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The point is that in the expansive path you have two forms of information: the information from the contracting path, which includes all high-level features extracted from the original image. the information from the skip-connections, which copy a cropped version of the feature maps in the contracting path. Because, as we go forward through the expansive ...


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You can think about the problem in the following way (without padding, as the padding case is a simple extension of base case with $\tilde{W}:=W + 2P$). You want to know how many windows are necessary to cover an image of size $W$, given a window of size $K$ and stride $S$. So your image is a vector with indices $1, 2\dots, W$; as you put the first window on ...


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It sounds like what you're suggesting is similar to what is done in methods that use a planner. These methods looks to learn the dynamics of the MDP to use to plan during training; that is they want to be able to learn the transition probabilities $p(s'| s, a)$. In this paper that I read recently they note that learning to predict environment dynamics when ...


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It takes a little bit of time to fully understand the 2D convolution/cross-correlation and to relate it to the usual diagrams of the convolution operation, so, before addressing your questions, let me first try to break the definition of the 2D cross-correlation down, from the left to right. $$S(i,j) =(K*I)(i,j) = \sum_m \sum_n I(i+m, j+n)K(m,n) \label{1}\...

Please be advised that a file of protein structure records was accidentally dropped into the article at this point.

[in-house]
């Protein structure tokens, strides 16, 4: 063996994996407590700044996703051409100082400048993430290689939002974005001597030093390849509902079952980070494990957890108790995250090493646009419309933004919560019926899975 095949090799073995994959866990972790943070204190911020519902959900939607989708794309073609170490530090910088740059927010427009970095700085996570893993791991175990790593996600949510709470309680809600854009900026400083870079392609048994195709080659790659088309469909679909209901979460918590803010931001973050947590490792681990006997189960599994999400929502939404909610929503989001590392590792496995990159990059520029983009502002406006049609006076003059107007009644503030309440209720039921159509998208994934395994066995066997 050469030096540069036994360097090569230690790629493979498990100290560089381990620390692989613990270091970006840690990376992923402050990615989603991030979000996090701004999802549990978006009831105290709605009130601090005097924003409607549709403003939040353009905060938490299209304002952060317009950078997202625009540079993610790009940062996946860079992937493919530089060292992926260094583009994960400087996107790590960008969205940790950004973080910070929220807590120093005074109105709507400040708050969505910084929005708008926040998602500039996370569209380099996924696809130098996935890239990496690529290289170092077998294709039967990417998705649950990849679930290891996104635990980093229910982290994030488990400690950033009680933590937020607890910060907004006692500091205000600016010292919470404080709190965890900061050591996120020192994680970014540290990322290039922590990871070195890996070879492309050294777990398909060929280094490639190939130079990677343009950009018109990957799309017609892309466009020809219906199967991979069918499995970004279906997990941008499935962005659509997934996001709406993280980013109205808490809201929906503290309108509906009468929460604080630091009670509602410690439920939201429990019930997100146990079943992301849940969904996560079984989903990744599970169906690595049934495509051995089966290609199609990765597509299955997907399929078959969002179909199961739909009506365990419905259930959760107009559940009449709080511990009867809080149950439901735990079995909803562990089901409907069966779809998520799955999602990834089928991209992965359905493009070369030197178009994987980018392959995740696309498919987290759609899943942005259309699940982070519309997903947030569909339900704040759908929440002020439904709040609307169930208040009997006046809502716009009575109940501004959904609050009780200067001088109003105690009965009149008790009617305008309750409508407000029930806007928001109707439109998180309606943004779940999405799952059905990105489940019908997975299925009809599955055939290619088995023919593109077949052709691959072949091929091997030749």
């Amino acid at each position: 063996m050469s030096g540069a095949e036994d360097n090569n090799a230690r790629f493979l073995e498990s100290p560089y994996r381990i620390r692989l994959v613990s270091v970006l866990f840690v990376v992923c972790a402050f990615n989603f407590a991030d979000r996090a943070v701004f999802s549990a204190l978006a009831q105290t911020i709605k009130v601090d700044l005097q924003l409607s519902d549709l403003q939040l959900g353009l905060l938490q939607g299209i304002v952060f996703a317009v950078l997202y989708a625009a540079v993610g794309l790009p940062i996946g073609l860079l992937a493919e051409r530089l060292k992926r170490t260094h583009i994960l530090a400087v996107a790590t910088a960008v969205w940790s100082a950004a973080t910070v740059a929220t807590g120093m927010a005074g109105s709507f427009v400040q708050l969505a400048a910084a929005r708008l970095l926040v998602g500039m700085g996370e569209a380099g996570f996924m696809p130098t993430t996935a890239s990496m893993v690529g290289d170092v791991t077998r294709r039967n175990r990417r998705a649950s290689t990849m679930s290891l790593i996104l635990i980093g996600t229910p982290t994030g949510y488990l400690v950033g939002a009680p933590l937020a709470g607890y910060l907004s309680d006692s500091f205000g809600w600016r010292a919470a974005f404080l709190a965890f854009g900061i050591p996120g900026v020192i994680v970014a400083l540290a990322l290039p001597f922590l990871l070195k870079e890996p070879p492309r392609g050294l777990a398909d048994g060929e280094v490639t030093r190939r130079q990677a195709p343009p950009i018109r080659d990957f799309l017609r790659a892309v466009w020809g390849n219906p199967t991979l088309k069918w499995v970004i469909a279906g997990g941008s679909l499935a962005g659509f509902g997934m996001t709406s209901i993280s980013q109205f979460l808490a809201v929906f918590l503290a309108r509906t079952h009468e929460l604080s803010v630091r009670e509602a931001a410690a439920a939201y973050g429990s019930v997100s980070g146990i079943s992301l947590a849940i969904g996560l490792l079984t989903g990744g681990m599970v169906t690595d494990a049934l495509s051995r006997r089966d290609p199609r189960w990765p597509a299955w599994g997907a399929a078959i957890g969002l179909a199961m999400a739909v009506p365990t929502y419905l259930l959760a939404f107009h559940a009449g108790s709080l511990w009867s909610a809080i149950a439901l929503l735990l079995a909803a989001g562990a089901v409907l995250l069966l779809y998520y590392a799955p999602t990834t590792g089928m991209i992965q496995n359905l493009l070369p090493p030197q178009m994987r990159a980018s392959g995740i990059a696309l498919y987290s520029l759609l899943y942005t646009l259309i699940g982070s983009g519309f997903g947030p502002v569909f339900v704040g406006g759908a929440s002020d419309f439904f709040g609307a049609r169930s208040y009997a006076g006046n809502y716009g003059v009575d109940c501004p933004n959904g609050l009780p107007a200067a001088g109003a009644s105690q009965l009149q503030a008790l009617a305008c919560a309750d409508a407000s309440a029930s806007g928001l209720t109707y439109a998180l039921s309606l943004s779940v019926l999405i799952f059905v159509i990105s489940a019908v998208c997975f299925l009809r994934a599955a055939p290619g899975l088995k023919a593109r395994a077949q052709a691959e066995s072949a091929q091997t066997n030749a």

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but I have been told that neural networks aren't made to predict values in that way, they really are best suited for classification into discrete classes I don't agree with this statement. I already trained many CNNs for regressions tasks where a continous output is trained and they generally perform very well. I think the general "advantage" for ...


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If you do not specify an activation for a layer you are effectively creating a linear transformation through that layer. From the documentation: activation: Activation function to use. If you don't specify anything, no activation is applied (see keras.activations).


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Create two different optimizers and split the subnets' parameters into either with different lrs. You will have to call optimizer1.step(), optimizer2.step() with a single backward() call


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The application of 1 kernel (aka filter) to an input (with a 2d convolution) is a matrix (a 2d array), which is often known as a feature map (aka activation map). The application of $k$ kernels to the same input is a 3d array (sometimes called tensor, though this may not be exactly correct, or 3d volume) with depth $k$, i.e. you have $k$ concatenated feature ...


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Yes, your thought experiment is correct, and the concept is known as breaking the symmetry. This is why biases can be initialized to $0$ (bias initialization doesn't matter), but weights should be randomly initialized to different numbers -- to break the symmetry. Otherwise, if not, the network will function as if it has $n-1$ filters (or however many ...


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